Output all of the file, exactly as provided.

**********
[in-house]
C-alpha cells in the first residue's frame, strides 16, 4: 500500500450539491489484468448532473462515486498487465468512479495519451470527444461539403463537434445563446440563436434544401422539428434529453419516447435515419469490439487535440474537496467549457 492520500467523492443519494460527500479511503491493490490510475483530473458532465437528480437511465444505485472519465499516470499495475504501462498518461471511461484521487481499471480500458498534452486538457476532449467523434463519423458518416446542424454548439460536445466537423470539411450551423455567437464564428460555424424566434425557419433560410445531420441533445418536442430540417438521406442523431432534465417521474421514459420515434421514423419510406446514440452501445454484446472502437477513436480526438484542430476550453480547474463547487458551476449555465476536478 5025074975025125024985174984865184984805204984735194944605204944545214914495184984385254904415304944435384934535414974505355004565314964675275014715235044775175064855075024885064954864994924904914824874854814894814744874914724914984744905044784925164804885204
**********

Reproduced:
[in-house]
C-alpha cells in the first residue's frame, strides 16, 4: 500500500450539491489484468448532473462515486498487465468512479495519451470527444461539403463537434445563446440563436434544401422539428434529453419516447435515419469490439487535440474537496467549457 492520500467523492443519494460527500479511503491493490490510475483530473458532465437528480437511465444505485472519465499516470499495475504501462498518461471511461484521487481499471480500458498534452486538457476532449467523434463519423458518416446542424454548439460536445466537423470539411450551423455567437464564428460555424424566434425557419433560410445531420441533445418536442430540417438521406442523431432534465417521474421514459420515434421514423419510406446514440452501445454484446472502437477513436480526438484542430476550453480547474463547487458551476449555465476536478 5025074975025125024985174984865184984805204984735194944605204944545214914495184984385254904415304944435384934535414974505355004565314964675275014715235044775175064855075024885064954864994924904914824874854814894814744874914724914984744905044784925164804885204